Although he admitted it to none, Doc was afflicted. He was being afflicted with things he heard. Nobody else, it seemed, could hear these things.
It had started at home. He was about to say something to Molly when he heard a burst so loud he looked around startled. Molly had gone on eating her corn pops. Doc had hesitated and returned to reading the Daily Jibe.
It had happened later in a board meeting as Pastor Fel had been explaining the new outreach plan which somehow involved building a medical facility out of the rubble of WDOC. The sound had come out loud and clear, strumming and blaring and unmistakable. But nobody winked or reacted at all. Pastor Fel continued exuding, “Amazing . . . impact . . . so awesome . . . composite.”
At least, Doc thought to himself, Mariachi music makes board meetings more interesting. He had never enjoyed board meetings at which he did not speak. He was startled as he realized that Pastor Fel had been doing a lot of the talking recently, which was quite tedious. How had that come about? And how did it come about that he found Mariachi music interesting? He’d never been a great one for Mariachi music in the past. Nor was it considered solid. Why was he hearing Mariachi music blaring in his head anyway?
After the board meeting he wandered out and along to his office, not at all briskly, as was his custom, but slowly, ruminating, with his head strangely bowed and his gaze on the repugnant heliotrope carpet. Who . . . he began to ask himself, and then realized the carpet had been ordered by Molly—she ordered all the carpets.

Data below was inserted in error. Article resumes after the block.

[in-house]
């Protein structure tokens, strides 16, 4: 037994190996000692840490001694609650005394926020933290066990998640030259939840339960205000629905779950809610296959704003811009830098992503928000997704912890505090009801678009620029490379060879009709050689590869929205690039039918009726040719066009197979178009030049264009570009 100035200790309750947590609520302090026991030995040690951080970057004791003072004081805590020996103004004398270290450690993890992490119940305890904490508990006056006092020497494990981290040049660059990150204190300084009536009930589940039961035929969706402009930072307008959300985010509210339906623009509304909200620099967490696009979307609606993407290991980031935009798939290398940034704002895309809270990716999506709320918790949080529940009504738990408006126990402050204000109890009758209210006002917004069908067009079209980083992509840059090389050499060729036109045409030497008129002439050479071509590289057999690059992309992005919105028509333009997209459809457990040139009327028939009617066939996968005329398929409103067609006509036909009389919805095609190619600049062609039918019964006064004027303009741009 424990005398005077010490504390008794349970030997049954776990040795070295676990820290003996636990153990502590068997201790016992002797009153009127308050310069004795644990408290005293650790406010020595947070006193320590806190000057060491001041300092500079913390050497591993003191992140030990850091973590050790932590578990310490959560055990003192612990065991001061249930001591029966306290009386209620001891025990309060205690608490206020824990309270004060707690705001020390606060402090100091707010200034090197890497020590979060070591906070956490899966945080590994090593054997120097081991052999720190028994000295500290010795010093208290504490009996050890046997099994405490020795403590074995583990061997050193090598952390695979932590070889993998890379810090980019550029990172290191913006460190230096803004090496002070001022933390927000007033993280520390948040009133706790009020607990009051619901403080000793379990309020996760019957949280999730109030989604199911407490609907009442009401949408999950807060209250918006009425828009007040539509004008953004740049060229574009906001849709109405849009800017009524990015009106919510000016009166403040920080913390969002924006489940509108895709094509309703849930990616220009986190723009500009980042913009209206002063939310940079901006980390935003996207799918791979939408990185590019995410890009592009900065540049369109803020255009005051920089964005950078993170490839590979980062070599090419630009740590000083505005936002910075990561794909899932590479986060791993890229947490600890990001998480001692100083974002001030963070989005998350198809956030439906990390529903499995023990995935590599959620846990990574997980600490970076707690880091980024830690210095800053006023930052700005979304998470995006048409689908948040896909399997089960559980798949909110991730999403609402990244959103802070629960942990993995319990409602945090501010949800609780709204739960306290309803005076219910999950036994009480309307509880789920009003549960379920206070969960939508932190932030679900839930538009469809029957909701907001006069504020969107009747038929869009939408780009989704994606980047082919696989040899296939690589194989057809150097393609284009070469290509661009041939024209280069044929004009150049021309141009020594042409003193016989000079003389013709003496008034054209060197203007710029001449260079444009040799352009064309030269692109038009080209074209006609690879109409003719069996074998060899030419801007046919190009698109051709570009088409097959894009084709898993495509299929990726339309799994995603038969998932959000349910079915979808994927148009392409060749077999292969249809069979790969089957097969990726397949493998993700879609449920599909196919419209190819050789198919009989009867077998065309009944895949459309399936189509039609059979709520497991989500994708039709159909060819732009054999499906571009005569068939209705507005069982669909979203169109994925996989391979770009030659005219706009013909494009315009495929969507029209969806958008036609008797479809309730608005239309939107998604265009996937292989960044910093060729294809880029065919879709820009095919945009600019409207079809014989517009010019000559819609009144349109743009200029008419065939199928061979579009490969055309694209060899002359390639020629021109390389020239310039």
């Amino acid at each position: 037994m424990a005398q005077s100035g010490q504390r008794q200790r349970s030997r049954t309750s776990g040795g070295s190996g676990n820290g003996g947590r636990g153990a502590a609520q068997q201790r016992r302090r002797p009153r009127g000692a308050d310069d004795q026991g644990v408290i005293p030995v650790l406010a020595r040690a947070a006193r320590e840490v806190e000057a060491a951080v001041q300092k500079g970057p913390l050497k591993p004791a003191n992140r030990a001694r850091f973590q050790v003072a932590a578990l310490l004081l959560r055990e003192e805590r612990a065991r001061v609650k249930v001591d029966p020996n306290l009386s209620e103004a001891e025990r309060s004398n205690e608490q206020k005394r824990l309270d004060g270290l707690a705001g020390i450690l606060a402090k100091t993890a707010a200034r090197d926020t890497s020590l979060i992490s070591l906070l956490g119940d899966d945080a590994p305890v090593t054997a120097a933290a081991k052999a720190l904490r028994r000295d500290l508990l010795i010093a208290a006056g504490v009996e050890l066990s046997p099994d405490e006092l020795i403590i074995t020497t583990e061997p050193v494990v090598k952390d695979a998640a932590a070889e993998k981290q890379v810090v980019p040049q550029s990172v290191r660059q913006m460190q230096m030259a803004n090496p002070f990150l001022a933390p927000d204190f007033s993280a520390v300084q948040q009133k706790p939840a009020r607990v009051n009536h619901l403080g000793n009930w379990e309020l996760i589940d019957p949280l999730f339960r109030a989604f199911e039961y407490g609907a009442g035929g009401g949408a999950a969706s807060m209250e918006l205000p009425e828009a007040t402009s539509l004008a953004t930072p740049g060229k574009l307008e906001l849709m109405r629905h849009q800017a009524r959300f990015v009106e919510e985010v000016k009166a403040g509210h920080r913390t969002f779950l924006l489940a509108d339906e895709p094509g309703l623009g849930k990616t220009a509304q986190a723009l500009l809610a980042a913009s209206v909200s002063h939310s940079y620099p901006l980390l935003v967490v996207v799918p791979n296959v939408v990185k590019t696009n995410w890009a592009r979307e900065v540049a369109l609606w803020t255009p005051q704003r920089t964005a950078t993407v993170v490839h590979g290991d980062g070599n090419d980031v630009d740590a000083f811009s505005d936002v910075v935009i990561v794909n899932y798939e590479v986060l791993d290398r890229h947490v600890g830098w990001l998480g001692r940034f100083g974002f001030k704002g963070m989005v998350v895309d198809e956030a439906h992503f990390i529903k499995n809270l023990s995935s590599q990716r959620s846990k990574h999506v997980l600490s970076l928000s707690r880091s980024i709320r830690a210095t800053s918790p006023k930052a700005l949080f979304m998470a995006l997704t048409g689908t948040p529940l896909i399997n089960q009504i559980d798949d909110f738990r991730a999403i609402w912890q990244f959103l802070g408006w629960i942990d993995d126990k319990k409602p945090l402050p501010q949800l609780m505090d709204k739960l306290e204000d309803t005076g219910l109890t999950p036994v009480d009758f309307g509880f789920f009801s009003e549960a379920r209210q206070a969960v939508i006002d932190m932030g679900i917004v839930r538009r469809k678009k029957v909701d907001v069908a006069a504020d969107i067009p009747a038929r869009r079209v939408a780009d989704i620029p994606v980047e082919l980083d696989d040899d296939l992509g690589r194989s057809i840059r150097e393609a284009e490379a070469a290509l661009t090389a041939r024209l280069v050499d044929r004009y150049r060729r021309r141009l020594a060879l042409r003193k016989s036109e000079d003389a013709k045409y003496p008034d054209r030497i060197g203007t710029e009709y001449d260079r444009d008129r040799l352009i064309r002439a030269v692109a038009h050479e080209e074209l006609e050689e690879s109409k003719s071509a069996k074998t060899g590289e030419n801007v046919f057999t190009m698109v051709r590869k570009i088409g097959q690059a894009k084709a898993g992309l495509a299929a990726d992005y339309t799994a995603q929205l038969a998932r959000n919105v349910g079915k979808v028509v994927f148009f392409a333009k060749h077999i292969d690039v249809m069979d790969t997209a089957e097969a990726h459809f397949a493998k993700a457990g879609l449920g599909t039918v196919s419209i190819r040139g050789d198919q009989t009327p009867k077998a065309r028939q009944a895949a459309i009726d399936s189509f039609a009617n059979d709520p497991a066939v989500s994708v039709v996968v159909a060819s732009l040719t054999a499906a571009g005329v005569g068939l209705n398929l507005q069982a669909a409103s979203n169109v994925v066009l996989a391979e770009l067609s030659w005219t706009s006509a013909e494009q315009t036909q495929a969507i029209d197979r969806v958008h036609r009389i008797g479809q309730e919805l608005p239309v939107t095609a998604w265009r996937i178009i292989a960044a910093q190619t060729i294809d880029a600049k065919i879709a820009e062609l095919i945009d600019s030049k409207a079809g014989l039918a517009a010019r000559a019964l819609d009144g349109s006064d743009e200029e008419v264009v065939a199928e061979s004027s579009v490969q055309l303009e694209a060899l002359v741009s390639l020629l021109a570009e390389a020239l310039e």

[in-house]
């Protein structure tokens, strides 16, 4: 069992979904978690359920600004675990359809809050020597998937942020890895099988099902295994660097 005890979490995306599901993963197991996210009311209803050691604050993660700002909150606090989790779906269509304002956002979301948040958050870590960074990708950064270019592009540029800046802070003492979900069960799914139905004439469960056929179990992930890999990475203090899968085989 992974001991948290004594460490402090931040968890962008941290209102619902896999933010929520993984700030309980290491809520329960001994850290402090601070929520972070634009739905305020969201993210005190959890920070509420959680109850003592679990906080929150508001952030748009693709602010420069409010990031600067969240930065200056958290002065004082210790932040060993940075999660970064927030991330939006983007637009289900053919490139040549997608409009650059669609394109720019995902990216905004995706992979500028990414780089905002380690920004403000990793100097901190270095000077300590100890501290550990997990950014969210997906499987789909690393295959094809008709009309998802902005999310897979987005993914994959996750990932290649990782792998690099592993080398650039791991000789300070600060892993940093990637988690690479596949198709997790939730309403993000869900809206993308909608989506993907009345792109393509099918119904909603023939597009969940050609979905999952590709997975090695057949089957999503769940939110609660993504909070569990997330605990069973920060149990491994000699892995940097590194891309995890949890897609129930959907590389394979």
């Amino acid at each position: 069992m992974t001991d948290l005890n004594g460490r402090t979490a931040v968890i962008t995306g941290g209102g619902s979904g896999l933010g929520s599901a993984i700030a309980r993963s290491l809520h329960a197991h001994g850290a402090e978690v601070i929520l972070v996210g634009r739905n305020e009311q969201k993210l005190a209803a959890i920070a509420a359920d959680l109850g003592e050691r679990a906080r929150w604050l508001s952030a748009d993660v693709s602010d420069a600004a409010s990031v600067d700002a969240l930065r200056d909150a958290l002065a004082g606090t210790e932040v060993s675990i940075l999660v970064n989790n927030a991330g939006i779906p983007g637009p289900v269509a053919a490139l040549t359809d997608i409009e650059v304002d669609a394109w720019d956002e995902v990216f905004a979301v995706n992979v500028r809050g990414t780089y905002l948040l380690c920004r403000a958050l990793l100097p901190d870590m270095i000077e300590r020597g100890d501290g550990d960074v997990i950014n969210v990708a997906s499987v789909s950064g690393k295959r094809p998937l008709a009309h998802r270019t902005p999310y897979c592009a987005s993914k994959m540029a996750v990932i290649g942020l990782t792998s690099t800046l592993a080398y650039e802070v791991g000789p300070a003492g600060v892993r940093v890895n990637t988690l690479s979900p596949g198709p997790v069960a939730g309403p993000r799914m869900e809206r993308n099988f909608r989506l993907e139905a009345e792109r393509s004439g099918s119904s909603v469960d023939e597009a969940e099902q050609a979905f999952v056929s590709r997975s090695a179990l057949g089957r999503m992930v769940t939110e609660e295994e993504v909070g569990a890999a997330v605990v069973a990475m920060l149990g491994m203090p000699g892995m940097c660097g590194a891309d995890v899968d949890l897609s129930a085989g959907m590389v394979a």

Nodding, feeling old, helpless in the face of those who carpeted his kingdom, who talked endlessly to his board, he gripped the door knob. He opened the door and looked, as it were, at the very incarnation of insolence sitting behind his desk. And he saw it with indifference.
“You like doctrinal puffs?” Doc said to Dull Sodder, who was stuffing himself, as usual.
Dull Sodder eyed Doc with the glassy eye as he chewed and swallowed enough of what was in his mouth to be able, (a) to take a breath and (b) to talk around it.
“I like the plain ones, the cheese ones, the cheese and bacon ones, the cool ranch ones, the lemon twist ones . . . everything but the spicy ones. I like a variety of flavors, but I don’t like spicy.”
“I can’t stand Mexican food myself,” Doc observed. He shuddered; in the past he would have said he didn’t hold with Mexican food. What was happening? And why did the thought of a plate of enchiladas bring with it a surge of joy? The mariachi music swelled inside his head like a cloud of dust. He focused on the cactus by the window until it went away.
Where had the cactus come from?
The Lilrabbi was scarfing down enchiladas and tacos and getting rather plump.
“Little bunny’s getting fat again on enchiladas and tacos!” Unk exclaimed.
The lilrabbi eyed Unk with disfavor, for he saw the accordion emerging from its case. Wiping the plate clean, the lad sought solace out on the edge of the cliff, near the roar of the ocean.
Unk, convinced of his musical genius, was trying to play a Bach fugue with such success that were he to consider the matter dispassionately, he might have had to acknowledge it were better called The Great Chicken Calamity. And yet, it was under these circumstances he conceived the ingenious plan.